Zoos and circuses: The wrong kind of education about animals

Asian elephants perform for the final time in the Ringling Bros. and Barnum & Bailey Circus on May 1 in Providence, R.I. (Bill Sikes/Associated Press)

Asian elephants perform for the final time in the Ringling Bros. and Barnum & Bailey Circus on May 1 in Providence, R.I.
(Bill Sikes/Associated Press)

Donaldson and Kymlicka, co-founders of the Animals in Philosophy, Politics, Law and Ethics research initiative at Queen’s University, published today an op-ed in The Globe and Mail on the issue of animals used in zoos and circuses and what it teaches us.

Growing public unease has prompted the multibillion-dollar zoo industry to rebrand zoos as institutions of “education” rather than “entertainment,” in the hope that this will make captivity seem more acceptable. But notice that this shift is more about the human experience than it is about the situation for the animals. For them, the realities of social and environmental deprivation remain, and so-called enriched zoo habitats merely gloss over the realities of rigid control, manipulation and impoverishment, whether or not animals are trained for public performance.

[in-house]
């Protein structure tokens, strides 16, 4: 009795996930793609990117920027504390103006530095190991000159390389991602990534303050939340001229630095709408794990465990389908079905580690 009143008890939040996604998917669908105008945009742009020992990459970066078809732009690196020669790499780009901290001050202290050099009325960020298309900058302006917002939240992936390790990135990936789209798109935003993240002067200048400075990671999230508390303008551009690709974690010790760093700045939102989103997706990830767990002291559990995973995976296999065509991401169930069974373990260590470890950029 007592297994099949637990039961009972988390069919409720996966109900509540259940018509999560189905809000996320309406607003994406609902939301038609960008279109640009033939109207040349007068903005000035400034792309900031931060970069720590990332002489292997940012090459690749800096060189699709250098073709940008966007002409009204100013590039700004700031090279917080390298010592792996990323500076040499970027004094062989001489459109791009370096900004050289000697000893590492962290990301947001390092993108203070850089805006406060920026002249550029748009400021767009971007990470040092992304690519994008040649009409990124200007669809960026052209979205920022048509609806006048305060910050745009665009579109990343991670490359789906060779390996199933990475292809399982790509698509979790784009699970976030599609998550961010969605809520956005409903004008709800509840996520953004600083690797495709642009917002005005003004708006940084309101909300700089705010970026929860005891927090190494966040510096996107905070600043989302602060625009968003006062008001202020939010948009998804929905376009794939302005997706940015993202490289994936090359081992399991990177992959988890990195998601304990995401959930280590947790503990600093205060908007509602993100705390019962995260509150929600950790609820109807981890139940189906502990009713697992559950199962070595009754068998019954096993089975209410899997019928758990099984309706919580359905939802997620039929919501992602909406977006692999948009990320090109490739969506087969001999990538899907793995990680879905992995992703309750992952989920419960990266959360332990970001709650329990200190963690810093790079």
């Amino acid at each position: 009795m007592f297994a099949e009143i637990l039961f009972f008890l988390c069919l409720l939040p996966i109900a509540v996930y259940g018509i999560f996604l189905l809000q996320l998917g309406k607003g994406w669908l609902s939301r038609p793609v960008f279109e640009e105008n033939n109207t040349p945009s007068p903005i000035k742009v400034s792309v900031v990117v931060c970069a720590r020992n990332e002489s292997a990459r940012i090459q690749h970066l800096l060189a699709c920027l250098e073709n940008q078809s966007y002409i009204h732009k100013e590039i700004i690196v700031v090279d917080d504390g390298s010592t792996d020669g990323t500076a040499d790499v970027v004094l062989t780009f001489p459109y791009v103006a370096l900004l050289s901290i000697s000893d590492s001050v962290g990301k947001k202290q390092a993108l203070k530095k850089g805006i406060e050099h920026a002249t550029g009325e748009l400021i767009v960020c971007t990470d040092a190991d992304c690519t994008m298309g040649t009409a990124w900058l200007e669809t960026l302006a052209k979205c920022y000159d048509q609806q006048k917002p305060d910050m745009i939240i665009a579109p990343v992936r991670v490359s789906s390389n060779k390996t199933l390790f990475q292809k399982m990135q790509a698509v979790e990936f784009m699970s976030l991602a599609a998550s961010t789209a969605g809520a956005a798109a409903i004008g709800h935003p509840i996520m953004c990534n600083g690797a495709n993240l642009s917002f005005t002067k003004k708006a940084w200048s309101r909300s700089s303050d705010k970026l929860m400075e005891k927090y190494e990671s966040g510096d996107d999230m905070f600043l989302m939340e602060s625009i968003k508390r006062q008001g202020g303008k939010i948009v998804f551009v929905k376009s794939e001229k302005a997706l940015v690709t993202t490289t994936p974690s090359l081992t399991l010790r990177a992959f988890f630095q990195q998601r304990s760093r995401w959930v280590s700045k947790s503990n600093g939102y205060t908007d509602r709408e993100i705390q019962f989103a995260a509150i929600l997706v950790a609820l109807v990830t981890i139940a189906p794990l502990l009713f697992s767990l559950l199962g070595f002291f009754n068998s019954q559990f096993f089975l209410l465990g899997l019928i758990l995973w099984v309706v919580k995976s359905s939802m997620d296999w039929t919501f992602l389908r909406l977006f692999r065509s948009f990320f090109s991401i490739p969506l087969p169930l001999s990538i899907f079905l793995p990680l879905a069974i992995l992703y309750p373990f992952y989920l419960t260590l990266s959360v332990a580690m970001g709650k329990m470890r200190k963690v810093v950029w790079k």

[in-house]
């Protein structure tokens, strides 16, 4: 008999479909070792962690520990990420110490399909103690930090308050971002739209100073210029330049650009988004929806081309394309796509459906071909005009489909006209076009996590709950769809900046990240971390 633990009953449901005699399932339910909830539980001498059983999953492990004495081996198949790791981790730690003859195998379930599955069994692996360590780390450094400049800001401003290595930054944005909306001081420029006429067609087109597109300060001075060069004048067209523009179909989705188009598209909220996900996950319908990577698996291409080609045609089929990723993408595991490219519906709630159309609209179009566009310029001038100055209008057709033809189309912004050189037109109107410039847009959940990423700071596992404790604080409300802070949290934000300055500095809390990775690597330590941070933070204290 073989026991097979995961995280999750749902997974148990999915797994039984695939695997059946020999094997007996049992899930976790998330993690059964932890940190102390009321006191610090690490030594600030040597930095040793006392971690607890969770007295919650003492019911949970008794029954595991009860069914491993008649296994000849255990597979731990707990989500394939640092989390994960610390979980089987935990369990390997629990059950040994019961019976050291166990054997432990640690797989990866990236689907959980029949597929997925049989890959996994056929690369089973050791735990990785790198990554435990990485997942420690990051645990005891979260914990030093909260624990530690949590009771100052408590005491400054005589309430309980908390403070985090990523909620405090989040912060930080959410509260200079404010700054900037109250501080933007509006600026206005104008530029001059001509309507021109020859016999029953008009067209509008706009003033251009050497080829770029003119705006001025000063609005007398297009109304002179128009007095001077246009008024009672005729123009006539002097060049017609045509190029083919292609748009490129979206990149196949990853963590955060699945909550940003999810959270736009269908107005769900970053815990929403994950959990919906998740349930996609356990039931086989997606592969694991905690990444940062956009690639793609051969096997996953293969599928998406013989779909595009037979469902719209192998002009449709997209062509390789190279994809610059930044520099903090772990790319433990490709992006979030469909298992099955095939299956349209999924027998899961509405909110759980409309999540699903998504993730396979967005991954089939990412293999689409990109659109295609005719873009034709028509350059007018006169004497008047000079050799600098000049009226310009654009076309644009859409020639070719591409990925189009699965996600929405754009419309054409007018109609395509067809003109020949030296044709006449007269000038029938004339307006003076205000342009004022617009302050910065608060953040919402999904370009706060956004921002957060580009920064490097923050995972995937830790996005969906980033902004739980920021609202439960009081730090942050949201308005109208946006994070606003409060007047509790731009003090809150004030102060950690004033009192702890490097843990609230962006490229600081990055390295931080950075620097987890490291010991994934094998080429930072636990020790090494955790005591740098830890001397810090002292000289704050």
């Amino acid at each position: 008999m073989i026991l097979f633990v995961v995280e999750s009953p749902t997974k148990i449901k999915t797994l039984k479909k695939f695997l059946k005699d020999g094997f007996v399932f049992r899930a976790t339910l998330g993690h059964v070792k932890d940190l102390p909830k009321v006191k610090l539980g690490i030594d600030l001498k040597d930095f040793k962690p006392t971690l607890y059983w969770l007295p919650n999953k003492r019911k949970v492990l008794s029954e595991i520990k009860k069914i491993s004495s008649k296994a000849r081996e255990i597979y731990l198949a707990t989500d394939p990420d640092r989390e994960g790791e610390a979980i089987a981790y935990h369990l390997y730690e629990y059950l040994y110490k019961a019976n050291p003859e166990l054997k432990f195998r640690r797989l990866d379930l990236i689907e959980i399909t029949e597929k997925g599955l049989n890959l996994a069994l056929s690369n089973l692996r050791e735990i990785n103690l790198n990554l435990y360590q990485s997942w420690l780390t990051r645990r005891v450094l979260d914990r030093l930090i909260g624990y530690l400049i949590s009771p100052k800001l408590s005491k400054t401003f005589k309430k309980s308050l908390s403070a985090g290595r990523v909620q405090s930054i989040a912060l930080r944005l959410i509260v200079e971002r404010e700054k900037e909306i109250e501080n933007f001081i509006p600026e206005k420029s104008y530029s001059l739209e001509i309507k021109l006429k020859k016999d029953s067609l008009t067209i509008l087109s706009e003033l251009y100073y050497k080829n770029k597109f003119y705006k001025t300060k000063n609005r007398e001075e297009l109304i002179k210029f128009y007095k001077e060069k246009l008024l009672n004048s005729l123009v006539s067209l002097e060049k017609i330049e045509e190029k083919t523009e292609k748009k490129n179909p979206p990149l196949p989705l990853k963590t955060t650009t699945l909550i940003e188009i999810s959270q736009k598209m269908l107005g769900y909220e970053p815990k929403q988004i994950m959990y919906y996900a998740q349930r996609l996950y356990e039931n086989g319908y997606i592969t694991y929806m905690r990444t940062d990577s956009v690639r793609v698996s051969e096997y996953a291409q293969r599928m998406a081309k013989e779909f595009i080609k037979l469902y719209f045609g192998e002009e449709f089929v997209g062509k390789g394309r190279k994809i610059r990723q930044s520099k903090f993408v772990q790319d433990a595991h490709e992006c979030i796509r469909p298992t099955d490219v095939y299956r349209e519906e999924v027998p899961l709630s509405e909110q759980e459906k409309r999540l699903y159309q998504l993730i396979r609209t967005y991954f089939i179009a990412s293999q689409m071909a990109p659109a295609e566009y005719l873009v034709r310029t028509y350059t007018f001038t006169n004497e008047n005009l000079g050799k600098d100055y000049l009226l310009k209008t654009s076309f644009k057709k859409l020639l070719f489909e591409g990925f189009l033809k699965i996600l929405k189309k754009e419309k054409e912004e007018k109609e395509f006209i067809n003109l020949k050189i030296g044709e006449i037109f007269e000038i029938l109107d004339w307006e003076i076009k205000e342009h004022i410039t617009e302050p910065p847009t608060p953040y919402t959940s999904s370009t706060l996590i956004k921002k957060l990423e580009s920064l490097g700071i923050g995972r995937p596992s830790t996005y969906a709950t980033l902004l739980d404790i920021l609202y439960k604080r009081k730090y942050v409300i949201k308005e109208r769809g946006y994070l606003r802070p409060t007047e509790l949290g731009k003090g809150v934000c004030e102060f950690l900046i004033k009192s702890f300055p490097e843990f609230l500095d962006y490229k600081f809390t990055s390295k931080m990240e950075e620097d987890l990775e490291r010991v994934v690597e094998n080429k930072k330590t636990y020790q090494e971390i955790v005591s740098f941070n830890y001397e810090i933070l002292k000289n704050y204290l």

Click here to read the full article.

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